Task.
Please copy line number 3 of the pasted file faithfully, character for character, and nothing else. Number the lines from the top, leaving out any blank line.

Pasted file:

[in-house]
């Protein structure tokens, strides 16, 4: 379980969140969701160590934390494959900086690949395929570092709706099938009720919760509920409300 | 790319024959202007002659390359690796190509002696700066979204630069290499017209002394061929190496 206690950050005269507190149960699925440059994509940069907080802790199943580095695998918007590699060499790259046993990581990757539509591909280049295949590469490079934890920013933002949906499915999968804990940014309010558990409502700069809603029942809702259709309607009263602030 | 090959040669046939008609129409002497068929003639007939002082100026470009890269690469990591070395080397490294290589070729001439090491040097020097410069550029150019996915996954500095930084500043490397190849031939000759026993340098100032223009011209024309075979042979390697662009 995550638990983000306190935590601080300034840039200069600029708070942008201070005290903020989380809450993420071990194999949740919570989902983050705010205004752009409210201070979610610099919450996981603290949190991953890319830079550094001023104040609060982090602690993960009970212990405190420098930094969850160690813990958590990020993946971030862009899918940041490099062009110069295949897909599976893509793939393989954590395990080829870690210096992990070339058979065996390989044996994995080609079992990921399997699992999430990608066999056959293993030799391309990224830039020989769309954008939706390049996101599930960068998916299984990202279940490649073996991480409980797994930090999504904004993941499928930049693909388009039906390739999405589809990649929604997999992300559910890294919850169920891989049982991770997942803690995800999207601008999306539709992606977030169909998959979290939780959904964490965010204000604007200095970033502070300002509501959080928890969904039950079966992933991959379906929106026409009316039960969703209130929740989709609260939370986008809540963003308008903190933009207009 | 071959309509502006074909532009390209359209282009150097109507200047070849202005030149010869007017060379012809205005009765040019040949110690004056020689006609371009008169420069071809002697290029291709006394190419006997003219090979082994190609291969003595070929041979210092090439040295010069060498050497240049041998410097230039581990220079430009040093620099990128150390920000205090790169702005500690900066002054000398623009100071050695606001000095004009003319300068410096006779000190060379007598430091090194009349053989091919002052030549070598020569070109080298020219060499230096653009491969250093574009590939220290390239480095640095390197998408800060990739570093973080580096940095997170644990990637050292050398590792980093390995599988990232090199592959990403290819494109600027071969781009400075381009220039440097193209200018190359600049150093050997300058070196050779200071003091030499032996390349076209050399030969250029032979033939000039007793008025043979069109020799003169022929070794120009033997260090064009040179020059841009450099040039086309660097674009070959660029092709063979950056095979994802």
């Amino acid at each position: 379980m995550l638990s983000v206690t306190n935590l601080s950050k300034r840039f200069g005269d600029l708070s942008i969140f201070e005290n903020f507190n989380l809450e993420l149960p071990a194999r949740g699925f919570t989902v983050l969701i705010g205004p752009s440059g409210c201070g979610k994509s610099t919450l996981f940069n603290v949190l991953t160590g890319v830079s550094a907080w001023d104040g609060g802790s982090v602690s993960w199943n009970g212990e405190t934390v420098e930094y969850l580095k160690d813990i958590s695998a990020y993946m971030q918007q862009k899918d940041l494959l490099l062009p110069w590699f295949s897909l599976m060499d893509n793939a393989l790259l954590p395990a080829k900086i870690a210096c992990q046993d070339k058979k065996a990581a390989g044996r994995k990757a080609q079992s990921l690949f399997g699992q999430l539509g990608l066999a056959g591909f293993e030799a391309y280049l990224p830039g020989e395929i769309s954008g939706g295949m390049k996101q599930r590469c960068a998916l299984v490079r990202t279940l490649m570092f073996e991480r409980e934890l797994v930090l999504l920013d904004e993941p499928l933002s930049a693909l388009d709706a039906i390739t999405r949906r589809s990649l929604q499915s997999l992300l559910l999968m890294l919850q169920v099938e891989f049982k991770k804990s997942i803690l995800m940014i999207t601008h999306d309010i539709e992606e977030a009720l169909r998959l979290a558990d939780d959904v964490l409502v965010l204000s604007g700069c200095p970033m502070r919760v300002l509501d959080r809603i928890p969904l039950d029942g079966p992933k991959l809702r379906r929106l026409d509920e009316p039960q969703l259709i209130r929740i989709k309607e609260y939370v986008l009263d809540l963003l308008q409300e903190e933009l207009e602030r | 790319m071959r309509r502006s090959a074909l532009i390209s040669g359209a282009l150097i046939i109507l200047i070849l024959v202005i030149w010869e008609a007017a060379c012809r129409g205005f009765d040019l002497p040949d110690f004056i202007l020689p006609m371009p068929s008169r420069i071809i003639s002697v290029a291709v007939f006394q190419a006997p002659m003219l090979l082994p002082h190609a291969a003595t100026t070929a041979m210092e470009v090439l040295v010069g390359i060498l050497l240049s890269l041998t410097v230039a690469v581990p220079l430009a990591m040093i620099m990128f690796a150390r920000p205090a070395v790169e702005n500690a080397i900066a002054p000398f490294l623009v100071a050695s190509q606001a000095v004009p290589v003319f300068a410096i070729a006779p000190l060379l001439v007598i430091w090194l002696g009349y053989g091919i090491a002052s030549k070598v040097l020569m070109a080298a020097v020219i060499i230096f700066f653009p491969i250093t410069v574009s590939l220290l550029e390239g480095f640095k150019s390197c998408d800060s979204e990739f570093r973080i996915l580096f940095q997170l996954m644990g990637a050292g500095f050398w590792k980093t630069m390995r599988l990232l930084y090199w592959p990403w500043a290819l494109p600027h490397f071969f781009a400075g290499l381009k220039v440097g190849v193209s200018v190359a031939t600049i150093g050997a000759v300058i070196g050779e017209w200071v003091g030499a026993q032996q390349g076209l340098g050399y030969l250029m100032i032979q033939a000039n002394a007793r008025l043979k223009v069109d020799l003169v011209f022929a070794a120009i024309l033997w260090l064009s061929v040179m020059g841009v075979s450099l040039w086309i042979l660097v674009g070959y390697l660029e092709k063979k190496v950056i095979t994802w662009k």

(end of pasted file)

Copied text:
């Amino acid at each position: 379980m995550l638990s983000v206690t306190n935590l601080s950050k300034r840039f200069g005269d600029l708070s942008i969140f201070e005290n903020f507190n989380l809450e993420l149960p071990a194999r949740g699925f919570t989902v983050l969701i705010g205004p752009s440059g409210c201070g979610k994509s610099t919450l996981f940069n603290v949190l991953t160590g890319v830079s550094a907080w001023d104040g609060g802790s982090v602690s993960w199943n009970g212990e405190t934390v420098e930094y969850l580095k160690d813990i958590s695998a990020y993946m971030q918007q862009k899918d940041l494959l490099l062009p110069w590699f295949s897909l599976m060499d893509n793939a393989l790259l954590p395990a080829k900086i870690a210096c992990q046993d070339k058979k065996a990581a390989g044996r994995k990757a080609q079992s990921l690949f399997g699992q999430l539509g990608l066999a056959g591909f293993e030799a391309y280049l990224p830039g020989e395929i769309s954008g939706g295949m390049k996101q599930r590469c960068a998916l299984v490079r990202t279940l490649m570092f073996e991480r409980e934890l797994v930090l999504l920013d904004e993941p499928l933002s930049a693909l388009d709706a039906i390739t999405r949906r589809s990649l929604q499915s997999l992300l559910l999968m890294l919850q169920v099938e891989f049982k991770k804990s997942i803690l995800m940014i999207t601008h999306d309010i539709e992606e977030a009720l169909r998959l979290a558990d939780d959904v964490l409502v965010l204000s604007g700069c200095p970033m502070r919760v300002l509501d959080r809603i928890p969904l039950d029942g079966p992933k991959l809702r379906r929106l026409d509920e009316p039960q969703l259709i209130r929740i989709k309607e609260y939370v986008l009263d809540l963003l308008q409300e903190e933009l207009e602030r | 790319m071959r309509r502006s090959a074909l532009i390209s040669g359209a282009l150097i046939i109507l200047i070849l024959v202005i030149w010869e008609a007017a060379c012809r129409g205005f009765d040019l002497p040949d110690f004056i202007l020689p006609m371009p068929s008169r420069i071809i003639s002697v290029a291709v007939f006394q190419a006997p002659m003219l090979l082994p002082h190609a291969a003595t100026t070929a041979m210092e470009v090439l040295v010069g390359i060498l050497l240049s890269l041998t410097v230039a690469v581990p220079l430009a990591m040093i620099m990128f690796a150390r920000p205090a070395v790169e702005n500690a080397i900066a002054p000398f490294l623009v100071a050695s190509q606001a000095v004009p290589v003319f300068a410096i070729a006779p000190l060379l001439v007598i430091w090194l002696g009349y053989g091919i090491a002052s030549k070598v040097l020569m070109a080298a020097v020219i060499i230096f700066f653009p491969i250093t410069v574009s590939l220290l550029e390239g480095f640095k150019s390197c998408d800060s979204e990739f570093r973080i996915l580096f940095q997170l996954m644990g990637a050292g500095f050398w590792k980093t630069m390995r599988l990232l930084y090199w592959p990403w500043a290819l494109p600027h490397f071969f781009a400075g290499l381009k220039v440097g190849v193209s200018v190359a031939t600049i150093g050997a000759v300058i070196g050779e017209w200071v003091g030499a026993q032996q390349g076209l340098g050399y030969l250029m100032i032979q033939a000039n002394a007793r008025l043979k223009v069109d020799l003169v011209f022929a070794a120009i024309l033997w260090l064009s061929v040179m020059g841009v075979s450099l040039w086309i042979l660097v674009g070959y390697l660029e092709k063979k190496v950056i095979t994802w662009k």